Volume 505, Number 2, October II 2009
|Page(s)||559 - 567|
|Published online||03 August 2009|
Is cold gas fuelling the radio galaxy NGC 315?*
Netherlands Foundation for Research in Astronomy, Postbus 2, 7990 AA, Dwingeloo, The Netherlands e-mail: email@example.com
2 Kapteyn Astronomical Institute, University of Groningen, P.O. Box 800, 9700 AV Groningen, The Netherlands
3 Joint ALMA Office, Av El Golf 40, piso 18, Santiago 7550108, Chile
4 National Radio Astronomy Observatory, Socorro, NM 87801, USA
5 Osservatorio Astronomico di Torino, Strada Osservatorio 25, 10025 Pino Torinese, Italy
6 INAF, Istituto di Radioastronomia, Via Gobetti 101, 40129 Bologna, Italy
7 Dipartimento di Fisica dell'Università di Bologna, Via Irnerio 46, 40126 Bologna, Italy
8 Osservatorio Astronomico di Bologna, Via Ranzani, 1, 40127 Bologna, Italy
Accepted: 24 July 2009
We present WSRT, VLA and VLBI observations of the H i absorption in the radio galaxy NGC 315. The main result is that two H i absorbing systems are detected against the central region. In addition to the known highly redshifted, very narrow component, we detect relatively broad (FWZI ~ 150 km s-1) absorption. This broad component is redshifted by ~80 km s-1 compared to the systemic velocity, while the narrow absorption is redshifted ~490 km s-1. Both H i absorption components are spatially resolved at the pc-scale of the VLBI observations. The broad component shows strong gradients in density (or excitation) and velocity along the jet. We conclude that this gas is physically close to the AGN, although the nature of the gas resulting in the broad absorption is not completely clear. The possibility that it is entrained by the radio jet (and partly responsible of the deceleration of the jet) appears unlikely. Gas located in a thick circumnuclear toroidal structure, with orientation similar to the dusty, circumnuclear disk observed with HST, cannot be completely ruled out although it appears difficult to reconcile with the observed morphology and kinematics of the H i. A perhaps more likely scenario is that the gas producing the broad absorption could be (directly or indirectly) connected with the fueling of the AGN, i.e. gas that is falling into the nucleus. If this is the case, the accretion rate derived is similar (considering all uncertainties) to that found for other X-ray luminous elliptical galaxies, although lower than that derived from the radio core luminosity for NGC 315. The data also show that, in contrast to the broad component, the density distribution of the narrow component is featureless. Moreover, in the WSRT observations we do detect a small amount of H i in emission a few kpc SW of the AGN, coincident with faint optical absorption features and at velocities very similar to the narrow absorption. This suggests that the gas causing the narrow absorption is not close to the AGN and is more likely caused by clouds falling into NGC 315. The environment of NGC 315 turns out to be indeed quite gas rich since we detect five gas-rich companion galaxies in the immediate vicinity of NGC 315.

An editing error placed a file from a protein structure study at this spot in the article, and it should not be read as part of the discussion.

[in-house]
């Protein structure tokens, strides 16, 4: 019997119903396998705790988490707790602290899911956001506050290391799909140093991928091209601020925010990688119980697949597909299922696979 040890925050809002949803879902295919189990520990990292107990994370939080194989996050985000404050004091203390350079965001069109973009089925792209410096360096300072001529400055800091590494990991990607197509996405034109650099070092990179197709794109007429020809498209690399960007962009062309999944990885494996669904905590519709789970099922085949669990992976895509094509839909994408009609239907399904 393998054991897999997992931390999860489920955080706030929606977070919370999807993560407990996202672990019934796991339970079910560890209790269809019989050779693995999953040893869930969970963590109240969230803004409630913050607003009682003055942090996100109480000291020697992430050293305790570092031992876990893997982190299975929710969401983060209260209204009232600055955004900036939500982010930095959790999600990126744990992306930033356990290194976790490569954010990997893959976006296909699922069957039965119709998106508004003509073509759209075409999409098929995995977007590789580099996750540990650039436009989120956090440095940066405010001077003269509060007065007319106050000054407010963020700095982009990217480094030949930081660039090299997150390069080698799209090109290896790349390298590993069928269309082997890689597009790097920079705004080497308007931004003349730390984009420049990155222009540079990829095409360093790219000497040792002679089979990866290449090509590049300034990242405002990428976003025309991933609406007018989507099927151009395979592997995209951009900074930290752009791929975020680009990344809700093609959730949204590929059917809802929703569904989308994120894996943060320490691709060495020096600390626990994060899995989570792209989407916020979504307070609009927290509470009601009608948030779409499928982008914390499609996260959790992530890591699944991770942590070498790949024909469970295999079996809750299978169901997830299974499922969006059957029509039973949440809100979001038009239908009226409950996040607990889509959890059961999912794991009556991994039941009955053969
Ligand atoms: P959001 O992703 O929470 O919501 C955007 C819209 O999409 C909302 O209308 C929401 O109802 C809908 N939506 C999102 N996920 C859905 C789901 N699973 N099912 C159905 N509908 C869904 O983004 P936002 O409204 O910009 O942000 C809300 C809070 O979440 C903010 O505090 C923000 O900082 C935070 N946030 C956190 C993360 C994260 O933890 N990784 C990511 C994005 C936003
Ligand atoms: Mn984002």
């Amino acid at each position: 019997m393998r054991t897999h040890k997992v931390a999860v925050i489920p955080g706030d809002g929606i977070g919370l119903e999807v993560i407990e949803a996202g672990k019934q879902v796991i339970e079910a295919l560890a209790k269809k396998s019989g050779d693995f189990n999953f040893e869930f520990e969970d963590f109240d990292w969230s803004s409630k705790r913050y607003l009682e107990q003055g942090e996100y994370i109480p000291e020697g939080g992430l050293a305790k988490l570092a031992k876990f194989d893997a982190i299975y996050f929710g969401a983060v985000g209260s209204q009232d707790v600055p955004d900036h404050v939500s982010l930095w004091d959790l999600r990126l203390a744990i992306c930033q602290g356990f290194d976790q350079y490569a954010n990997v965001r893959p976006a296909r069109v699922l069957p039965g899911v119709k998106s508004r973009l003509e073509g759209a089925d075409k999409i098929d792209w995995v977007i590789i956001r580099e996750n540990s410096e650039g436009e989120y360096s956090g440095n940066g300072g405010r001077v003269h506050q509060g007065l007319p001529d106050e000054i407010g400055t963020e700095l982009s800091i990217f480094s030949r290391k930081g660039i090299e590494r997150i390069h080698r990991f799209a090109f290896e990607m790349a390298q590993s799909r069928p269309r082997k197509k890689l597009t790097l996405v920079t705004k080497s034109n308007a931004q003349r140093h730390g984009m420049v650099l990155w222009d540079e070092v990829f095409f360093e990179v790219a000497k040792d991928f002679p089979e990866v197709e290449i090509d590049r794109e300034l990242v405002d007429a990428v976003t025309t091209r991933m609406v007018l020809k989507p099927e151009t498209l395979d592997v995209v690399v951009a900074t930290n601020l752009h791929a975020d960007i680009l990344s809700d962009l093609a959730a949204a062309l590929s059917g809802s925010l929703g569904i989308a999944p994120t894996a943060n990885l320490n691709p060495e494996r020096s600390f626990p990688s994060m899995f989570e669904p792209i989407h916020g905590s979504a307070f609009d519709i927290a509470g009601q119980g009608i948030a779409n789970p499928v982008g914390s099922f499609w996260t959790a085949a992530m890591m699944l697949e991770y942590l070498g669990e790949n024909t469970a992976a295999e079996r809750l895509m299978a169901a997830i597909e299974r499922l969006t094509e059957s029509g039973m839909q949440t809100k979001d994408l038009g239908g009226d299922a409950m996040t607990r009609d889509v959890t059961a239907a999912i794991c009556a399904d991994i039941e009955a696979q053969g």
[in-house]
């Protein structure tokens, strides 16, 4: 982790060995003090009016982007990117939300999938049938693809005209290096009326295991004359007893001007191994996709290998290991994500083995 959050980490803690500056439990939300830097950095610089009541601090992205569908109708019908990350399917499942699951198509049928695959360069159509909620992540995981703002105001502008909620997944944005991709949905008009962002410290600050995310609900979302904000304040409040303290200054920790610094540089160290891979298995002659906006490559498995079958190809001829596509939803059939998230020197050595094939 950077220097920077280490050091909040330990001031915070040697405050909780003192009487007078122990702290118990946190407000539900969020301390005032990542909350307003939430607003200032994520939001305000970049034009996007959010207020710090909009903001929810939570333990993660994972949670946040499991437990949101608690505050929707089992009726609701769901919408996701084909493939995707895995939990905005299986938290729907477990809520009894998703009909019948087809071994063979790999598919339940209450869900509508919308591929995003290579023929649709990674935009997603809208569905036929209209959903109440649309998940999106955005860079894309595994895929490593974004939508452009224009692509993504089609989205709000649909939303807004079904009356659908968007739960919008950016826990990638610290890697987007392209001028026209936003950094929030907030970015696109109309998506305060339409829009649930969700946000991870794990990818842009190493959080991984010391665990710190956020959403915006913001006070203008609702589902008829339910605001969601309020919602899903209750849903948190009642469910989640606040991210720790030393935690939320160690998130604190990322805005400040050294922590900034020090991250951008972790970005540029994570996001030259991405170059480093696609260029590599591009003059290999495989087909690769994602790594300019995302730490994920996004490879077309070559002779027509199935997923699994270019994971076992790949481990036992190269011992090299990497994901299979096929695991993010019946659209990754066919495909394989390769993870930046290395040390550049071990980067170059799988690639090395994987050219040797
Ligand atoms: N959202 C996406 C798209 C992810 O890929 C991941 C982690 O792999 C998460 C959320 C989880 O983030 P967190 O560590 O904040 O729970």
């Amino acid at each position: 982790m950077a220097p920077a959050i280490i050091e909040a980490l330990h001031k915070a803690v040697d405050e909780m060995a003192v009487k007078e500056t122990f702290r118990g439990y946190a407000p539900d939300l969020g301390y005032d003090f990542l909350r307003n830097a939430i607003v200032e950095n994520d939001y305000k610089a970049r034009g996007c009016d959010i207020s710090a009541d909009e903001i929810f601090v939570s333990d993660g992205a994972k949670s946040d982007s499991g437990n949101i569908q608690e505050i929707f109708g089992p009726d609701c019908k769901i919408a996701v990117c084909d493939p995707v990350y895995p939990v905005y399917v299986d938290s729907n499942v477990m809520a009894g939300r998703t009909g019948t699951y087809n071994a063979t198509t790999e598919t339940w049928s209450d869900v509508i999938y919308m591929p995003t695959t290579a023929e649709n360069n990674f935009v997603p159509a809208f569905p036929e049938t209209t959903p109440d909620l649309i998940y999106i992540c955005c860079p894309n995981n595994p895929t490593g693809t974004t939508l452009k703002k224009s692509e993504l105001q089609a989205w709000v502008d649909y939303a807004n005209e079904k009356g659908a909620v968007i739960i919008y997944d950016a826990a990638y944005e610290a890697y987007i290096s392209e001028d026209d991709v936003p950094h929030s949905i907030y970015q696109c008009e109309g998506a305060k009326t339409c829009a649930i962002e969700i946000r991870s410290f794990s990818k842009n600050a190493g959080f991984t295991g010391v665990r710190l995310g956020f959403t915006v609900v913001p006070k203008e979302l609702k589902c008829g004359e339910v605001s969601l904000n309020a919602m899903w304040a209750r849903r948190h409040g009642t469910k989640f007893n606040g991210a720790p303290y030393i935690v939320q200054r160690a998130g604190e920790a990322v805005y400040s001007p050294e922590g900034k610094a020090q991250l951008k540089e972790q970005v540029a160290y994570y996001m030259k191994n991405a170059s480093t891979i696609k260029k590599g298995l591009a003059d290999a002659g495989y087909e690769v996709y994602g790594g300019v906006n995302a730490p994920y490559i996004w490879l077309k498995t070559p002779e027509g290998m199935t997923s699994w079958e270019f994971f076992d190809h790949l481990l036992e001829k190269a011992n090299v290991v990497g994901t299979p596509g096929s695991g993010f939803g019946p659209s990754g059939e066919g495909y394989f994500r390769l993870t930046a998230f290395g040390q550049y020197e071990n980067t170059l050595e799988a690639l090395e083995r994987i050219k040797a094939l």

Key words: Galaxies: active / Galaxies: individual: NGC 315 / radio lines: Galaxies
© ESO, 2009
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